Prevention of post ERCP pancreatitis:An overview

Authors Georgia. Lazaraki, P. Katsinelos.


Therapeutic ERCP has become an accepted interventional
method for both biliary and pancreatic diseases despite complications.
Post-ERCP pancreatitis, a complication associated
to the technique and the endoscopist's skills, remains a burning
issue since it has been reported to occur in 2-9% in unselected
prospective series, and up to 30% in some series due
to diverse definitions of post-ERCP pancreatitis and different
methods of data collection. The severity of post-ERCP pancreatitis
can range from a minor inconvenience, to a devastating
illness (0.3% to 0.6% in prospective series) with pancreatic
necrosis, multiorgan failure, permanent disability, and even
death. Patient-related risk factors (i.e. patient indication selection,
young age, sphincter of Oddi dysfunction, female sex, previous
pancreatitis, potentially pancreatotoxic drugs, anatomic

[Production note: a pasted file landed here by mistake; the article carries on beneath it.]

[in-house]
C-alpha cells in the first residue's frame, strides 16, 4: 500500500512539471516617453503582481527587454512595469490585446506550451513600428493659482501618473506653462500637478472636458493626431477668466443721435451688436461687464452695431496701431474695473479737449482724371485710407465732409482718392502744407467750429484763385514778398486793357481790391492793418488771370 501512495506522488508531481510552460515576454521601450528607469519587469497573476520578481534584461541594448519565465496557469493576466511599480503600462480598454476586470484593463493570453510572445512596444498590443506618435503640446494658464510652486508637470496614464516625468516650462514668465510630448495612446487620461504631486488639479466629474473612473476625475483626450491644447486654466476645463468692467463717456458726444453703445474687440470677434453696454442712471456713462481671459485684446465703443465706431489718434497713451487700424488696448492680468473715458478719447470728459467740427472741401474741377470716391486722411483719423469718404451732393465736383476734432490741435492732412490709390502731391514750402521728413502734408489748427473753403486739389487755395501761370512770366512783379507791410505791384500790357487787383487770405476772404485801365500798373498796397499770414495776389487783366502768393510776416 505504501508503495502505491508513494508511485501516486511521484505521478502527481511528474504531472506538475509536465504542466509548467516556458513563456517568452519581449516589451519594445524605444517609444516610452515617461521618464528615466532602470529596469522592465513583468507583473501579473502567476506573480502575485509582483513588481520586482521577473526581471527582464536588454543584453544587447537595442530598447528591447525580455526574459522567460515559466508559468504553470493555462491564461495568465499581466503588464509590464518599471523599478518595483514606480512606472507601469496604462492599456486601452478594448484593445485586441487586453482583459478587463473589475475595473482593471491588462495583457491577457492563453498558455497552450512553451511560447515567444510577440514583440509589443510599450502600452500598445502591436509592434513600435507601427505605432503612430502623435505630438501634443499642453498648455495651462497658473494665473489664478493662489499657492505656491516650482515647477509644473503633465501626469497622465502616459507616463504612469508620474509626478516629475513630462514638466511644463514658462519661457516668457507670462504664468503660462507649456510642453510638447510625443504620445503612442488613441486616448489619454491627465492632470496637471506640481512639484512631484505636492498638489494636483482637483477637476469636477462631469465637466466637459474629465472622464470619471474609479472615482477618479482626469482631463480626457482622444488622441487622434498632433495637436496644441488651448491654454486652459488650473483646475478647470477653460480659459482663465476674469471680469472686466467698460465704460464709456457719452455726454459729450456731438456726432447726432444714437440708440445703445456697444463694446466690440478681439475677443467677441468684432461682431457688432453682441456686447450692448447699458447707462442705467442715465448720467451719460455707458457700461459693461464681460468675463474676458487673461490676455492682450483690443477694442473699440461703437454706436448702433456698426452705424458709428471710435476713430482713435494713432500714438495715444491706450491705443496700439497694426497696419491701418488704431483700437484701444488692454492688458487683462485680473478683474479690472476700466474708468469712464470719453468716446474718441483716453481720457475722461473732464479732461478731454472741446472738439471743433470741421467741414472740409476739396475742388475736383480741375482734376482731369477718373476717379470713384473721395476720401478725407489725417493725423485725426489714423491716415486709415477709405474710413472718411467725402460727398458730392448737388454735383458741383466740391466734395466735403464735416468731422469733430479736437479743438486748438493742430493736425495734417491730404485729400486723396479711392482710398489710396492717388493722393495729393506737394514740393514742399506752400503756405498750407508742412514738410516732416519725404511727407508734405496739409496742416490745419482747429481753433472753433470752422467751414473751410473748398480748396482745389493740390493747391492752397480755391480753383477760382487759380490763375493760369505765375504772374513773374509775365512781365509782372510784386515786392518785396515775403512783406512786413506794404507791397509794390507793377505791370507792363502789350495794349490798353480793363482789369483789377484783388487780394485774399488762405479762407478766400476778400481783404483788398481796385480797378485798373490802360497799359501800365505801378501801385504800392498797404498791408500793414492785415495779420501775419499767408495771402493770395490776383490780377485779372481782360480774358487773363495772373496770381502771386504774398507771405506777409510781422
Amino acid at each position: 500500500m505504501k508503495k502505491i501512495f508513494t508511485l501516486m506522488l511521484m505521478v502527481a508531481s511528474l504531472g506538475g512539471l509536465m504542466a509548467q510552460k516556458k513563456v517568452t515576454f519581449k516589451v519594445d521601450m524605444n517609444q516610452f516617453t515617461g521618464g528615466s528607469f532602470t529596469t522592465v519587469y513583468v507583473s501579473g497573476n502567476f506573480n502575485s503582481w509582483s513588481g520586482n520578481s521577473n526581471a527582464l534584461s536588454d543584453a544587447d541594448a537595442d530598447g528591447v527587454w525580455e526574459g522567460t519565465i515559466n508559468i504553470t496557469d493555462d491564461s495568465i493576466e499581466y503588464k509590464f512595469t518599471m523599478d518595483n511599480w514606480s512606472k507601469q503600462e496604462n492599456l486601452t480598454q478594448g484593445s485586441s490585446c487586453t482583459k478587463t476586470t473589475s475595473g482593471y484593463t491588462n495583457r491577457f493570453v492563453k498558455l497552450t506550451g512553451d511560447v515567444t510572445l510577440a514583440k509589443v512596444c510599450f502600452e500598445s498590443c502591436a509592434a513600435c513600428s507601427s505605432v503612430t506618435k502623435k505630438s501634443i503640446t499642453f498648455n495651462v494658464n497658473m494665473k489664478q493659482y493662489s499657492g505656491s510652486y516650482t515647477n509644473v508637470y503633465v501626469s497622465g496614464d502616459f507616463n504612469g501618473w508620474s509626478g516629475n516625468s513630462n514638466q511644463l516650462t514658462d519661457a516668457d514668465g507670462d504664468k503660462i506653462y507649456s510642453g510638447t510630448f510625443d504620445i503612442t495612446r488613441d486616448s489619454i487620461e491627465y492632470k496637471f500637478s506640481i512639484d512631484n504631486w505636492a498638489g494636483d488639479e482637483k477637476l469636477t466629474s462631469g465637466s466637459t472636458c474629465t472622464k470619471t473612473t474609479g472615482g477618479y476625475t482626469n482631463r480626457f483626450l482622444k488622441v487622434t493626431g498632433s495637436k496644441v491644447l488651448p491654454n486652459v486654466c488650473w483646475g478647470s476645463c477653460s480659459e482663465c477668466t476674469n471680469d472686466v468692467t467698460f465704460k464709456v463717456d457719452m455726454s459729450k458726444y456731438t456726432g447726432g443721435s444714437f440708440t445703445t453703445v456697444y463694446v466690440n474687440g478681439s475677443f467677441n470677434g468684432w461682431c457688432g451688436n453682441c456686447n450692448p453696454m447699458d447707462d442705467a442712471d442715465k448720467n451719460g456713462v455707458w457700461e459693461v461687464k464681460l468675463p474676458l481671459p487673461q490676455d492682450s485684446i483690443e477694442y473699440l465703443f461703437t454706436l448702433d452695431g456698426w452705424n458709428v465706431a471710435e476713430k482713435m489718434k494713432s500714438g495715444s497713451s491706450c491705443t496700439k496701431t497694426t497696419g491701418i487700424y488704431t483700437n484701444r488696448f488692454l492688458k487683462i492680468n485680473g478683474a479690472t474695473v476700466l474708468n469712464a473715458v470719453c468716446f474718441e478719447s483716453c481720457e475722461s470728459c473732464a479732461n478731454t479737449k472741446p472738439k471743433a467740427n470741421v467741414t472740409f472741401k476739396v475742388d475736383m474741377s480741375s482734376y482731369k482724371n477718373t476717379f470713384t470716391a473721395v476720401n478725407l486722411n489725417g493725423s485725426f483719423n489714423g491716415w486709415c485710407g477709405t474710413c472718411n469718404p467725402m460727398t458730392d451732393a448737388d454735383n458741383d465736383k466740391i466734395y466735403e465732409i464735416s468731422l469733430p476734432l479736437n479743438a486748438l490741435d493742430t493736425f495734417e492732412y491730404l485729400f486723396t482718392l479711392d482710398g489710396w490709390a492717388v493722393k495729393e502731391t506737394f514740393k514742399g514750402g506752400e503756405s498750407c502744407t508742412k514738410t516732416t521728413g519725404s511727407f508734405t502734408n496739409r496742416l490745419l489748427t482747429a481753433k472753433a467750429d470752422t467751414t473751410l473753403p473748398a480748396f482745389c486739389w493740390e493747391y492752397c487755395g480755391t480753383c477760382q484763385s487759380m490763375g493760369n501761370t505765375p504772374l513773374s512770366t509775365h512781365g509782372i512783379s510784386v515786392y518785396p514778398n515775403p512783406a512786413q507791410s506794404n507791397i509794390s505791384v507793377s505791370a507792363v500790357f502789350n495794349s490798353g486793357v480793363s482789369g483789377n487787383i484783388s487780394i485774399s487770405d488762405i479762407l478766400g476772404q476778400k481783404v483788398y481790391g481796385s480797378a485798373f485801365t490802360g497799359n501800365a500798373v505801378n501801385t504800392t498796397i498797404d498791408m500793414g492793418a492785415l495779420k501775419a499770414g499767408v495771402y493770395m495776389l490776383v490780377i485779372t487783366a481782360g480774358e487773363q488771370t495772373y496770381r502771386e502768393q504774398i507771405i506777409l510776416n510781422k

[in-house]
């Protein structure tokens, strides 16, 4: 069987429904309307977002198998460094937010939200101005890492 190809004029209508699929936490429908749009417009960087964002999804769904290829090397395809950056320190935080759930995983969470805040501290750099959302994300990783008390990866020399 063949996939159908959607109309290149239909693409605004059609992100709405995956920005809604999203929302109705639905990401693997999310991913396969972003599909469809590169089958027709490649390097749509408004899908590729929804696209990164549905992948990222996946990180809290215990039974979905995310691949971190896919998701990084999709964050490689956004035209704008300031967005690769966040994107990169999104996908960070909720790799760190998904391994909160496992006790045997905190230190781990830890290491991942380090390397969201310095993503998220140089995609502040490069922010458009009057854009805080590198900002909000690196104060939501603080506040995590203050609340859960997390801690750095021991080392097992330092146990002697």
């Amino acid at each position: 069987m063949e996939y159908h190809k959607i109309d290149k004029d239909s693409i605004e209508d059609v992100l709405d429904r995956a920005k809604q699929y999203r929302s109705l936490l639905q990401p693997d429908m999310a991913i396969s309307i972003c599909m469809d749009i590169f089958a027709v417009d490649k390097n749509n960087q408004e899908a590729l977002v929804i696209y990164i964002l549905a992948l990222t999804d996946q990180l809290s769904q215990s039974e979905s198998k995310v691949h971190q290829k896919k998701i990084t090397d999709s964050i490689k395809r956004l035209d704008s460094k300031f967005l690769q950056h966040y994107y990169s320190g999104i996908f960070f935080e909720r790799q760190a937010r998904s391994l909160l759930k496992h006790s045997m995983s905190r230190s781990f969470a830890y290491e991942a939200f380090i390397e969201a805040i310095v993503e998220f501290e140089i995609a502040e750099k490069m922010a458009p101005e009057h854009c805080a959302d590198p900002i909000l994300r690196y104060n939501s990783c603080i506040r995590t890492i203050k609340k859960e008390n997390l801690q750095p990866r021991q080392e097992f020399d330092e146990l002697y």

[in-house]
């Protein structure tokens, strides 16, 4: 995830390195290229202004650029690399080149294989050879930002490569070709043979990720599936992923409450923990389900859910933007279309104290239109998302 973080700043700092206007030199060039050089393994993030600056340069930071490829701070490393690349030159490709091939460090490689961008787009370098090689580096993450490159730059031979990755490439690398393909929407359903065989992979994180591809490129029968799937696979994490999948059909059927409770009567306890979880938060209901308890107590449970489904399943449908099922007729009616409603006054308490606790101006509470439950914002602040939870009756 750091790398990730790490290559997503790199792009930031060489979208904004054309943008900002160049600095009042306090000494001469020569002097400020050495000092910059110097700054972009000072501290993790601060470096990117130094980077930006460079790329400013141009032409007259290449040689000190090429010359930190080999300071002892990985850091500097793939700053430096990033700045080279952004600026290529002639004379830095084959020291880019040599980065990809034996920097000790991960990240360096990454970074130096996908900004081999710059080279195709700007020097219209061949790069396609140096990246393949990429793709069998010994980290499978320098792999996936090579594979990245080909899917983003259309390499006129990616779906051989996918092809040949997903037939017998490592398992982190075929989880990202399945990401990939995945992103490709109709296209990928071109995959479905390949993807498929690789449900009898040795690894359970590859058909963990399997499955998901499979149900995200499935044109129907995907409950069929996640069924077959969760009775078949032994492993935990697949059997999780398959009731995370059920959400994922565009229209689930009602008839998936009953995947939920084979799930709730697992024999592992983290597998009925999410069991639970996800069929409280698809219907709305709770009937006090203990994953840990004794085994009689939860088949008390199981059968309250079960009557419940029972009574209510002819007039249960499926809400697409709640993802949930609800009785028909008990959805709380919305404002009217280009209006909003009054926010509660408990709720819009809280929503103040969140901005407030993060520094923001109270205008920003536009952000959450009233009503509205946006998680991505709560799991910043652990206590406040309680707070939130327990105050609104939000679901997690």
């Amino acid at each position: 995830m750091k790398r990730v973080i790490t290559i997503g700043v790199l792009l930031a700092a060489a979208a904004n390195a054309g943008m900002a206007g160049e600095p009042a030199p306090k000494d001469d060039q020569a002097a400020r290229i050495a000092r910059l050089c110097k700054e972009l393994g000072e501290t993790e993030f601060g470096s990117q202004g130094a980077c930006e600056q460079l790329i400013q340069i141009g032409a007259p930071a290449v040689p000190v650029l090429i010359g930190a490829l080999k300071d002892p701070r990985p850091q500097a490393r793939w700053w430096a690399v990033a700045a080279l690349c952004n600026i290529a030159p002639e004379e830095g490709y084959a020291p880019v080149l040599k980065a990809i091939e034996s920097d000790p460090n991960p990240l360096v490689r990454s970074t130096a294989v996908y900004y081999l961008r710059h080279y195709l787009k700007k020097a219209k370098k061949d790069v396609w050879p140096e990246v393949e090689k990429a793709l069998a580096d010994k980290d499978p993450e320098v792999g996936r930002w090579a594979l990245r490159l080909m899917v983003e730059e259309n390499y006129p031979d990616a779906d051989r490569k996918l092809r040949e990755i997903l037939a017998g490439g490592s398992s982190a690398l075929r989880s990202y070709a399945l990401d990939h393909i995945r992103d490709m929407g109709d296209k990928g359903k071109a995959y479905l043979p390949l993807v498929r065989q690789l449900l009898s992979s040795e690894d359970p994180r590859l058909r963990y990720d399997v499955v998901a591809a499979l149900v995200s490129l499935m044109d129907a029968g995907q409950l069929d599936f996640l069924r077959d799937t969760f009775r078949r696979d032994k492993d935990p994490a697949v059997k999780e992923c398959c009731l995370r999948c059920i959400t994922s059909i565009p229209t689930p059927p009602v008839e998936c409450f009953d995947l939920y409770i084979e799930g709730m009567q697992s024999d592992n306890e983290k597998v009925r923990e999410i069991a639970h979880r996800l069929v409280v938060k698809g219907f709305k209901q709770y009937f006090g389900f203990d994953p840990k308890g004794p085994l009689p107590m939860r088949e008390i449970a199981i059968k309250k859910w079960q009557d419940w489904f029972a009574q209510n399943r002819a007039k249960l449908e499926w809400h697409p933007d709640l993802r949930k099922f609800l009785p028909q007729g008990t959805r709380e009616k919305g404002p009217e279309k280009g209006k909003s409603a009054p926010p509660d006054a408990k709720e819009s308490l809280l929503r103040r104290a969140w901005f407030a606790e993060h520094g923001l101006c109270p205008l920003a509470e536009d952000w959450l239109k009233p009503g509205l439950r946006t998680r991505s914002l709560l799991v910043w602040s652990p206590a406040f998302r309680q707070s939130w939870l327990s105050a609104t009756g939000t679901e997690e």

variations) and endoscopy-related factors (precut sphincterotomy,
injection of contrast media into the pancreatic duct, difficulty
of cannulation), have all been reported to increase the
risk of developing post-ERCP pancreatitis. Pharmacological
agents, such as nifedipine, glucagon, calcitonin, n-acetylcysteine,
allopurinol, corticosteroids, low-molecular weight heparin,
gabexate, somatostatin and its analogues, have been proposed
with the indication of avoiding post-ERCP pancreatitis.
Novelties in cannulation techniques and improved equipment,
along with specific endoscopic interventions, as prophylactic
pancreatic stent placement, have also been proposed to effectively
reduce the risk. This review provides an evidence- based
assessment of published data on prevention of post-ERCP pancreatitis
and current suggestions for its avoidance.